The Use of the Word Literally as an Indication of Deception

My friends and I get a kick out of language quirks and fun ways makerters and advertisers describe their products,incrediants and benefits. In addition, we have been talking about the overuse of the word Literally. This made for a very fun time Wednesday when a friend and I went to a makeup class. My friend was a senior editor at NASA and a Senior Partner at Towers Perin in charge of Communication.
I was holding in my laughter wishing I could see her face every time the makeup artist told us that another product could "literally" make us more gorgeous. And it was," litterally" going deep into our pores. I especially got a hoot from his long description of the minerals in the deep sea water. "This makeup contains the deep sea water taken from water over a mile down in the oceans of Japan." "It takes "literally" thousands of years for the sea water to collect the minerals." And those deep sea minerals "literally" bond naturally to your skin and make it beautiful." (Smile) It was a wonderful example of how some people use the word "literally" to describe things they don't truly understand but want to appear confident discussing. It is not an indication of an overt deception. That is, they are not thinking, "I am going to lie", but more a subconscious desire to look knowledgeable.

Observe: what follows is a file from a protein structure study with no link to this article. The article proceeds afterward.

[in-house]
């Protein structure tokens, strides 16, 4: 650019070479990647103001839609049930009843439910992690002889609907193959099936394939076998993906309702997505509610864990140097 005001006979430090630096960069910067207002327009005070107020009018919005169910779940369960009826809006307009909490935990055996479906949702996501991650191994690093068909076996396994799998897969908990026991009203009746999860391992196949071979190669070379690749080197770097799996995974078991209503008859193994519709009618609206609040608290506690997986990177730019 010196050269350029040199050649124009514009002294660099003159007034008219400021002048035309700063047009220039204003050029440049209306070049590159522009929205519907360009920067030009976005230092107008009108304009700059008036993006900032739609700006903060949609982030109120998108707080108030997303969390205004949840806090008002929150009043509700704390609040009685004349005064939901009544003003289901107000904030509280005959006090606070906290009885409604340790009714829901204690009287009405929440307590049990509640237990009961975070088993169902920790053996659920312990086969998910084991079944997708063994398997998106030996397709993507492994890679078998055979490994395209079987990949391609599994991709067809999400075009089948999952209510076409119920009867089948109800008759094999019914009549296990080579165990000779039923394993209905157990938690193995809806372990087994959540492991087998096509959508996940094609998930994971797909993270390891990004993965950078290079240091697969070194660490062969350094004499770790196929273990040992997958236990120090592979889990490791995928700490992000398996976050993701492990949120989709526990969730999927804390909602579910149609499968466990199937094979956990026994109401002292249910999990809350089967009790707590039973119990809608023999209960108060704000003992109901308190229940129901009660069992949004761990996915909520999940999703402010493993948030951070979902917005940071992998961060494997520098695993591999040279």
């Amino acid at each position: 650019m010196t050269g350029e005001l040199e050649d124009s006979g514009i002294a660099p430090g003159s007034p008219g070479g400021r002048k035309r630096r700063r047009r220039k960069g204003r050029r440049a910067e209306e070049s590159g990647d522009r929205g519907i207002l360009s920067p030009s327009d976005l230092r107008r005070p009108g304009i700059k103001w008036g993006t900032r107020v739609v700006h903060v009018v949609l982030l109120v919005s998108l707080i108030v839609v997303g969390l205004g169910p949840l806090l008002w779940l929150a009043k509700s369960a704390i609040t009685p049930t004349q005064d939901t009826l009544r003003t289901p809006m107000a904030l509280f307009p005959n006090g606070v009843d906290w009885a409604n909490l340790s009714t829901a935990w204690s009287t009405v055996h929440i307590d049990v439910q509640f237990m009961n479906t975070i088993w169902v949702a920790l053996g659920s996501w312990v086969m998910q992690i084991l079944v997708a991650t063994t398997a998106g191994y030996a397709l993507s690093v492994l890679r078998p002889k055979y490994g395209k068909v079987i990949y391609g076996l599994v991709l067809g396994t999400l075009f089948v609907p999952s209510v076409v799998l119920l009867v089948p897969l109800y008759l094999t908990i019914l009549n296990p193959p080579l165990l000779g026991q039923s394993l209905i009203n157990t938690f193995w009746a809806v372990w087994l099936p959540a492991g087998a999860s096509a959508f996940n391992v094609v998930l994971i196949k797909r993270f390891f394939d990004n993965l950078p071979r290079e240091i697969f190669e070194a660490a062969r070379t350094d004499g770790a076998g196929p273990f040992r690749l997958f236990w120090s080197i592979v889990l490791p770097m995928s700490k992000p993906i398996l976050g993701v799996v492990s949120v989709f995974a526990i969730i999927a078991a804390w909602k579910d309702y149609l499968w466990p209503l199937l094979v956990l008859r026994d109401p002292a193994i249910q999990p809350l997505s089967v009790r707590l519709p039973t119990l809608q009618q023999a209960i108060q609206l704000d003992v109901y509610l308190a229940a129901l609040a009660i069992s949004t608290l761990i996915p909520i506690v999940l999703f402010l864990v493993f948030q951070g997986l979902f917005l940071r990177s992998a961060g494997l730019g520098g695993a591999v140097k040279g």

I think BP oil is accelerating the mineral buildup in deep sea water. I mean that "Literally."
Who knew that BP Oil was just helping us become more beautiful?

Patti Wood, MA, Certified Speaking Professional - The Body Language Expert Website I have a new quiz on my YouTube Channel at Check it out!